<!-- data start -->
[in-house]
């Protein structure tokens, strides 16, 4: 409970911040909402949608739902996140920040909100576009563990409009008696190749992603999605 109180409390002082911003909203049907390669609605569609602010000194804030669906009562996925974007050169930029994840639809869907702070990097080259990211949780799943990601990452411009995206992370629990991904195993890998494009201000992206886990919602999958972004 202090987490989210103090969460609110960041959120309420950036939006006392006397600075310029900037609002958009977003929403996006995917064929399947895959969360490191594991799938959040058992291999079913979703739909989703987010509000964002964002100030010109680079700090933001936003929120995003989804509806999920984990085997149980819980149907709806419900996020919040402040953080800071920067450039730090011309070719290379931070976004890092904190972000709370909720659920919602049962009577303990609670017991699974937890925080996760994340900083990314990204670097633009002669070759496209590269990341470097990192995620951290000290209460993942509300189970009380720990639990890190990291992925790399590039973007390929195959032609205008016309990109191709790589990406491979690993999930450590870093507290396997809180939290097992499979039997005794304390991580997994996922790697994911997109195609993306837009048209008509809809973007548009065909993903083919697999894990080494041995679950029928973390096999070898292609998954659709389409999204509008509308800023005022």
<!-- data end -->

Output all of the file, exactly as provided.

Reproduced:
[in-house]
């Protein structure tokens, strides 16, 4: 409970911040909402949608739902996140920040909100576009563990409009008696190749992603999605 109180409390002082911003909203049907390669609605569609602010000194804030669906009562996925974007050169930029994840639809869907702070990097080259990211949780799943990601990452411009995206992370629990991904195993890998494009201000992206886990919602999958972004 202090987490989210103090969460609110960041959120309420950036939006006392006397600075310029900037609002958009977003929403996006995917064929399947895959969360490191594991799938959040058992291999079913979703739909989703987010509000964002964002100030010109680079700090933001936003929120995003989804509806999920984990085997149980819980149907709806419900996020919040402040953080800071920067450039730090011309070719290379931070976004890092904190972000709370909720659920919602049962009577303990609670017991699974937890925080996760994340900083990314990204670097633009002669070759496209590269990341470097990192995620951290000290209460993942509300189970009380720990639990890190990291992925790399590039973007390929195959032609205008016309990109191709790589990406491979690993999930450590870093507290396997809180939290097992499979039997005794304390991580997994996922790697994911997109195609993306837009048209008509809809973007548009065909993903083919697999894990080494041995679950029928973390096999070898292609998954659709389409999204509008509308800023005022």